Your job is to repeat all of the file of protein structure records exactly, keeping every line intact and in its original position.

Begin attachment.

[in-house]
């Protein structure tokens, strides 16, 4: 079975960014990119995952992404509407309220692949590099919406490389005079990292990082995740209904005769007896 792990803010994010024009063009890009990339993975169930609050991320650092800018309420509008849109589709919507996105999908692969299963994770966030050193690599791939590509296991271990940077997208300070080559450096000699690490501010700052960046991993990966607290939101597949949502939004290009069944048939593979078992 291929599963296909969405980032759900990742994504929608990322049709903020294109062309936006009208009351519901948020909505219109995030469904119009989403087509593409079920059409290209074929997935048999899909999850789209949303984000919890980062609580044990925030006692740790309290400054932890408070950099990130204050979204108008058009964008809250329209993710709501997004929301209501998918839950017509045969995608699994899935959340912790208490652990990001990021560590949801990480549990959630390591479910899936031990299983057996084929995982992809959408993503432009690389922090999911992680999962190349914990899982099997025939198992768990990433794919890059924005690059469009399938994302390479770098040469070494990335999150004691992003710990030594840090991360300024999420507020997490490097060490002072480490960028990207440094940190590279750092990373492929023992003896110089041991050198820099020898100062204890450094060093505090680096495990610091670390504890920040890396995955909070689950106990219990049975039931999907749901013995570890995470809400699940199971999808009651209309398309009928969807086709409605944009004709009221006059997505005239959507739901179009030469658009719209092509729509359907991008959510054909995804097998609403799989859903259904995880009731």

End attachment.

[in-house]
């Protein structure tokens, strides 16, 4: 079975960014990119995952992404509407309220692949590099919406490389005079990292990082995740209904005769007896 792990803010994010024009063009890009990339993975169930609050991320650092800018309420509008849109589709919507996105999908692969299963994770966030050193690599791939590509296991271990940077997208300070080559450096000699690490501010700052960046991993990966607290939101597949949502939004290009069944048939593979078992 291929599963296909969405980032759900990742994504929608990322049709903020294109062309936006009208009351519901948020909505219109995030469904119009989403087509593409079920059409290209074929997935048999899909999850789209949303984000919890980062609580044990925030006692740790309290400054932890408070950099990130204050979204108008058009964008809250329209993710709501997004929301209501998918839950017509045969995608699994899935959340912790208490652990990001990021560590949801990480549990959630390591479910899936031990299983057996084929995982992809959408993503432009690389922090999911992680999962190349914990899982099997025939198992768990990433794919890059924005690059469009399938994302390479770098040469070494990335999150004691992003710990030594840090991360300024999420507020997490490097060490002072480490960028990207440094940190590279750092990373492929023992003896110089041991050198820099020898100062204890450094060093505090680096495990610091670390504890920040890396995955909070689950106990219990049975039931999907749901013995570890995470809400699940199971999808009651209309398309009928969807086709409605944009004709009221006059997505005239959507739901179009030469658009719209092509729509359907991008959510054909995804097998609403799989859903259904995880009731």